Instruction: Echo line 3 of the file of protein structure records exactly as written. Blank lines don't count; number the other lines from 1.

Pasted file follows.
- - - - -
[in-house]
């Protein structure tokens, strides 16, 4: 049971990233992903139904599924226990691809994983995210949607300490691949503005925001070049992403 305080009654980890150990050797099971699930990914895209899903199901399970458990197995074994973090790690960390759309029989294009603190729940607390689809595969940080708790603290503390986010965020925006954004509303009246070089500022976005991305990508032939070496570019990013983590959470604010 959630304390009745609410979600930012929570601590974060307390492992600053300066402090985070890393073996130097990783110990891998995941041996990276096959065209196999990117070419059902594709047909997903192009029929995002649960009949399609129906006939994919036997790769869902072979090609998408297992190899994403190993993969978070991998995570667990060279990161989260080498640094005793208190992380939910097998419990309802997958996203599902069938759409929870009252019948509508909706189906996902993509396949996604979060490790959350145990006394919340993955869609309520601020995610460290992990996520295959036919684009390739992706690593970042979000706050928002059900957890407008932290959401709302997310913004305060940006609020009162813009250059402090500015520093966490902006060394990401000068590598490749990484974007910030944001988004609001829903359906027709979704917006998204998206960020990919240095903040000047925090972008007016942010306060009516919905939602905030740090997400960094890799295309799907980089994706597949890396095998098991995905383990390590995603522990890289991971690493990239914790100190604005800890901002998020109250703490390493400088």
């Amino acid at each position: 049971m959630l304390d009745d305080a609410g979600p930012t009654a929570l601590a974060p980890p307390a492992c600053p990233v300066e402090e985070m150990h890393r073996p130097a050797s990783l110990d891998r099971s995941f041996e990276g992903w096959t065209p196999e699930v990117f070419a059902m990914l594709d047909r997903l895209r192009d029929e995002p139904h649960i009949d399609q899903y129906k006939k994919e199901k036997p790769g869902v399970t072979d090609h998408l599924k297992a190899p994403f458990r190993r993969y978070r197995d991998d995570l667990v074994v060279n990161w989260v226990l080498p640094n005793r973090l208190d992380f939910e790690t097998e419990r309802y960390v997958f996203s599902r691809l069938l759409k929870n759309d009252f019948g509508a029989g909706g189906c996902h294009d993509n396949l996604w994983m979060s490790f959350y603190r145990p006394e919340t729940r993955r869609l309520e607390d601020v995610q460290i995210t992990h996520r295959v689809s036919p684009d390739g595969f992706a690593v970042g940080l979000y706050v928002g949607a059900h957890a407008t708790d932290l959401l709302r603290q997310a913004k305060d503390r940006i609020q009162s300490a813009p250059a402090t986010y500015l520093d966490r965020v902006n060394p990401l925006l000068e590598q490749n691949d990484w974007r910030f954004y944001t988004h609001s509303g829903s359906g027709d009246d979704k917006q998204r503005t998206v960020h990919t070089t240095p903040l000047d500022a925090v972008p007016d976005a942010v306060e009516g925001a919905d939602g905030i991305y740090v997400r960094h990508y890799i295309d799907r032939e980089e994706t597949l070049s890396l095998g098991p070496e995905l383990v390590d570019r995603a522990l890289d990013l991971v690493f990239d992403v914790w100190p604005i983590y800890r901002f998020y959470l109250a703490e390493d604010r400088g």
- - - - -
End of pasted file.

């Amino acid at each position: 049971m959630l304390d009745d305080a609410g979600p930012t009654a929570l601590a974060p980890p307390a492992c600053p990233v300066e402090e985070m150990h890393r073996p130097a050797s990783l110990d891998r099971s995941f041996e990276g992903w096959t065209p196999e699930v990117f070419a059902m990914l594709d047909r997903l895209r192009d029929e995002p139904h649960i009949d399609q899903y129906k006939k994919e199901k036997p790769g869902v399970t072979d090609h998408l599924k297992a190899p994403f458990r190993r993969y978070r197995d991998d995570l667990v074994v060279n990161w989260v226990l080498p640094n005793r973090l208190d992380f939910e790690t097998e419990r309802y960390v997958f996203s599902r691809l069938l759409k929870n759309d009252f019948g509508a029989g909706g189906c996902h294009d993509n396949l996604w994983m979060s490790f959350y603190r145990p006394e919340t729940r993955r869609l309520e607390d601020v995610q460290i995210t992990h996520r295959v689809s036919p684009d390739g595969f992706a690593v970042g940080l979000y706050v928002g949607a059900h957890a407008t708790d932290l959401l709302r603290q997310a913004k305060d503390r940006i609020q009162s300490a813009p250059a402090t986010y500015l520093d966490r965020v902006n060394p990401l925006l000068e590598q490749n691949d990484w974007r910030f954004y944001t988004h609001s509303g829903s359906g027709d009246d979704k917006q998204r503005t998206v960020h990919t070089t240095p903040l000047d500022a925090v972008p007016d976005a942010v306060e009516g925001a919905d939602g905030i991305y740090v997400r960094h990508y890799i295309d799907r032939e980089e994706t597949l070049s890396l095998g098991p070496e995905l383990v390590d570019r995603a522990l890289d990013l991971v690493f990239d992403v914790w100190p604005i983590y800890r901002f998020y959470l109250a703490e390493d604010r400088g």